A Thousand-Year Debate on the Imagery of a Plantain Tree in Snow

  • Language: English
  • Target Audience: Adults, Educators
  • Category: Arts
Availability: 0
Feb 24, 2017, 7:00 PM - 9:00 PM (GMT+8)

National Library

Level 16 - The Pod

100 Victoria Street, National Library Board, Singapore 188064

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  • Language: English
  • Target Audience: Adults, Educators

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Speaker: Tan Swie Hian
For access to the Pod, please proceed to lift lobby opposite the information counter.

The Tang poet-painter Wang Wei (王维 699-761) is said to have made a painting depicting the noble man Yuan An(袁安) of the Han Dynasty who, during a snow storm, refused to go out for his livelihood but to lie at home "as the snow is heavy when everyone is hungry, I should not go and trouble people." In it, Wang also painted a plantain tree in the snow.
 
The painting Yuan An Reclining in Snow (《袁安卧雪图》was first mentioned by its collector Shen Kua (沈括 1031-1095) of the Song Dynasty in his Dream Pool Essays (梦溪笔谈). Ever since, not only has the subject become one of the perennial for artists throughout the ages, but the imagery of the plantain tree in snow has sparked debate among famed artists, critics, scholars and writers for well over a thousand years.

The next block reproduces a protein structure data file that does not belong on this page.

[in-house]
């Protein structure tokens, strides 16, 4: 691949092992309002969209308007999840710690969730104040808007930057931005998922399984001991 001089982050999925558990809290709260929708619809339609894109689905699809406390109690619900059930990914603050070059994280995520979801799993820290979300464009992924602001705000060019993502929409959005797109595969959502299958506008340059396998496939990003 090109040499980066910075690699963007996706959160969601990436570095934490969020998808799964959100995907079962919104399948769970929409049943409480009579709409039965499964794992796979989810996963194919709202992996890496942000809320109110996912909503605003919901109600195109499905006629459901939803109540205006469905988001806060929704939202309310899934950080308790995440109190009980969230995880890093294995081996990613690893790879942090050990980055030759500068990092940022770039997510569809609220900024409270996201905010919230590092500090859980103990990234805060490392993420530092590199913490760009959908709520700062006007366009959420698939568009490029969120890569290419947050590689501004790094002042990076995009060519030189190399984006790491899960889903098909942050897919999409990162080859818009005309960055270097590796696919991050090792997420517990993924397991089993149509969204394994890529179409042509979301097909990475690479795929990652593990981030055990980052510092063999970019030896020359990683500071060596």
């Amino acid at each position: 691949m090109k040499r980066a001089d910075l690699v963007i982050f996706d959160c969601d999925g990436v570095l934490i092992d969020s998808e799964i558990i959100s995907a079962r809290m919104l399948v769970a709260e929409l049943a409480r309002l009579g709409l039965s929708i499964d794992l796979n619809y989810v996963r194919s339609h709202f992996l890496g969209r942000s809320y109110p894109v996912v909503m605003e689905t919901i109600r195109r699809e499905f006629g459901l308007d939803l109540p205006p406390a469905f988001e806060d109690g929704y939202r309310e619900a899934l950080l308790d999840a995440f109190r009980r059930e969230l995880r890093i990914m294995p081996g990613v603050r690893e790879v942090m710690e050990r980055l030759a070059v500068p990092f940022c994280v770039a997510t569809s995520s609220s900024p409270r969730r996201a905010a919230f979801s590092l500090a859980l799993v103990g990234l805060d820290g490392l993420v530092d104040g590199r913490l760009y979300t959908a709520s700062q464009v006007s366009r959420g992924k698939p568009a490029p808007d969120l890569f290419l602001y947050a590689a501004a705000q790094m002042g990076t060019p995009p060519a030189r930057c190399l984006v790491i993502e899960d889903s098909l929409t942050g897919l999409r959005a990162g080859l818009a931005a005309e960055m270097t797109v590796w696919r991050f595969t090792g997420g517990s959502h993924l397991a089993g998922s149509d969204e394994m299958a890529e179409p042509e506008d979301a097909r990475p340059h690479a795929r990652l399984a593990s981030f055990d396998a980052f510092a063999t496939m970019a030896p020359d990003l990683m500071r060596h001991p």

Plantain trees grow only in hot climates and snow falls only in cold countries. How can a plantain tree survive in the snow? Wang's detractors comment that he cannot "tell cold and hot apart". But Wang's appreciators believe that "Wang disregards the seasons when creating".
 
The painting that no one has ever seen since Shen Kua is long lost. But the debate on a non-existent work continues, creating an unprecedented phenomenon that merits meditation. Now, join acclaimed artist Tan Swie Hian as he weighs in on why Wang did what he did.
 
This programme is in conjunction with the exhibition Anatomy of a Free Mind: Tan Swie Hian’s Notebooks and Creations, held at the National Library Building (Level 10, Gallery), from 22 November 2016 to 23 April 2017. For more information, please visit nlb.gov.sg/exhibitions/.

About the Speaker
Described by Time magazine as Singapore’s ‘Renaissance man’, multidisciplinary artist Tan Swie Hian has created artworks in a wide range of media and genres. His artistic and literary works extend across a broad spectrum of subjects in multiple languages. He has held 23 solo exhibitions worldwide and won 29 accolades nationally and internationally.

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